• What are the expenses related to mutual funds?

The Asset Management Company charges an annual fee, or expense ratio that covers administrative expenses, advertising expenses, custodian fees, etc.

A fund's expense ratio is typically linked to the size of the funds under management and not to the returns earned. Normally, the costs of running a fund increase at a slower rate than the growth in the fund size - so, the more assets in the fund, the lower should be its expense ratio. SEBI has prescribed limits for the maximum expense that can be charged to the scheme.

  • What are the different types of mutual funds?

Mutual funds based on structure Open-ended schemes These schemes do not have a defined or fixed maturity period. The investors can buy or sell units on any business day at NAV based prices from the fund house. Due to this flexibility offered to unit holders, the overall capital of open-ended schemes can fluctuate on a daily basis.

Close-ended schemes These schemes have a stipulated maturity period and the fund remains open for subscription only during a specified period, at the time of launch of the scheme. Investors can invest in the scheme at the time of the initial public issue and thereafter, they can buy or sell the units of the scheme on the stock exchange where the units are listed. To provide an exit route to the investors, a few close-ended funds give an option of selling back the units to the fund house through periodic (usually monthly or quarterly) repurchase at NAV related prices. SEBI regulations stipulate that at least one of the two exit routes is provided to the investor i.e., either repurchase facility or listing on stock exchanges.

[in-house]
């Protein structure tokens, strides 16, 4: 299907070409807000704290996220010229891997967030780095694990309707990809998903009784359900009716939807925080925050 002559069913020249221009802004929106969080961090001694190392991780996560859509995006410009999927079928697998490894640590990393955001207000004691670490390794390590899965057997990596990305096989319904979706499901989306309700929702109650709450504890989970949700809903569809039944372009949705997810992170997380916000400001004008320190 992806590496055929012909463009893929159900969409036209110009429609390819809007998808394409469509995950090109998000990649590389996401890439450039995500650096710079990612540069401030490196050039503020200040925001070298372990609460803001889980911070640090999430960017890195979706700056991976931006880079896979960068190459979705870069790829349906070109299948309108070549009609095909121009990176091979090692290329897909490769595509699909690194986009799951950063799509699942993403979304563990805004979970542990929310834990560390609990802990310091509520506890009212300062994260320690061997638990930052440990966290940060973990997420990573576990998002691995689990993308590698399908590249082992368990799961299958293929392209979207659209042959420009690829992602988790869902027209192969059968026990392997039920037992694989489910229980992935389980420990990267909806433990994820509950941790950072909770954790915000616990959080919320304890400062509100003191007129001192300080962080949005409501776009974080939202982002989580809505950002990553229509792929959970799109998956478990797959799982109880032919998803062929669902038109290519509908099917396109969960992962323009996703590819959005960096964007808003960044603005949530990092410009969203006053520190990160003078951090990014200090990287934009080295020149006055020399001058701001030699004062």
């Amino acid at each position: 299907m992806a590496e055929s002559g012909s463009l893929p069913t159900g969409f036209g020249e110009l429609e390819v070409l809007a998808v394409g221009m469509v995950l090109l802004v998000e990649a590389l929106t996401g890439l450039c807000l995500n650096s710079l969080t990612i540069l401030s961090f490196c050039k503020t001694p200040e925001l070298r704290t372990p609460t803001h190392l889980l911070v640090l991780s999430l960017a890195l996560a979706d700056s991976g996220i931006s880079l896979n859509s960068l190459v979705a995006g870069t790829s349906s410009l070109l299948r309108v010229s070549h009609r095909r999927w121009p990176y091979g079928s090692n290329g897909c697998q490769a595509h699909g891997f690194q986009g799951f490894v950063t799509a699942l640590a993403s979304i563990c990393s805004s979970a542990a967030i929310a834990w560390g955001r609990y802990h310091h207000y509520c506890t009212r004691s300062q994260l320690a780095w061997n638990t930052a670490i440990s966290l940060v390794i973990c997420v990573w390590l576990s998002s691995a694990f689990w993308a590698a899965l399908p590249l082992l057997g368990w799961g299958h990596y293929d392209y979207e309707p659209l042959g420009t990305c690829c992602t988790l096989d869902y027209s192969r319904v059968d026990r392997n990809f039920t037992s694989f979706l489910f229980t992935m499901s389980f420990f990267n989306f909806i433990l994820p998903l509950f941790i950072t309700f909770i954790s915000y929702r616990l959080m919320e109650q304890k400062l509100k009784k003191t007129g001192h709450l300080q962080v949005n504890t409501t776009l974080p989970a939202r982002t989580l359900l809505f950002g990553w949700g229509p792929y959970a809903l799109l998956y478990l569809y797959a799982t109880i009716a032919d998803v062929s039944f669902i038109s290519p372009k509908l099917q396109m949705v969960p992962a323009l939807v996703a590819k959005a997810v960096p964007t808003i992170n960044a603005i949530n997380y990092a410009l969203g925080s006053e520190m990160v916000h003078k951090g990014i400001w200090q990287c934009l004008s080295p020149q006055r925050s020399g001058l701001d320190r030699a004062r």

Load and No Load Funds Some mutual funds charge entry or exit loads (fees) when an investor buys or sells units. These are called "Load funds"?. The load is based on the NAV and is calculated as a certain percentage of the NAV. The load is applied to cover expenses incurred on the scheme’s marketing, distribution, advertisements, etc. Because of these charges, your purchase price is higher and your sale price is lower than the prevailing NAV of the scheme.

Cumulative or growth schemes, dividend reinvestment schemes and dividend payout schemes Mutual funds usually give investors a choice of three ways in which they can receive their profits from a scheme. These are called the dividend payout option, the growth option and the dividend reinvestment option.

Dividend payout option In the dividend payout option, the profits of the scheme are distributed to the investors in proportion to the number of units that they hold. This option is suitable for investors who would like to receive a regular income and for those who would like to use their profits elsewhere.

Growth option In the growth option, the profits are not distributed and accordingly, the value of each unit keeps appreciating as the profits increase. This option is suitable for investors who do not have any immediate need for cash and would prefer to reap better wealth in the long run.

Dividend reinvestment option Lastly, the dividend reinvestment option is similar to the growth option, in that the profits are not distributed. However, here the value of the units is not left to simply appreciate. Instead, each investor’s profits are converted into more units of the same scheme at the NAV of the scheme as on the day of conversion. This option is for those investors who have a medium risk profile and would prefer to see their capital base grow rather than allow their appreciation to be eroded by any fall in the value of the scheme’s portfolio.

Mutual funds based on the Portfolio Allocation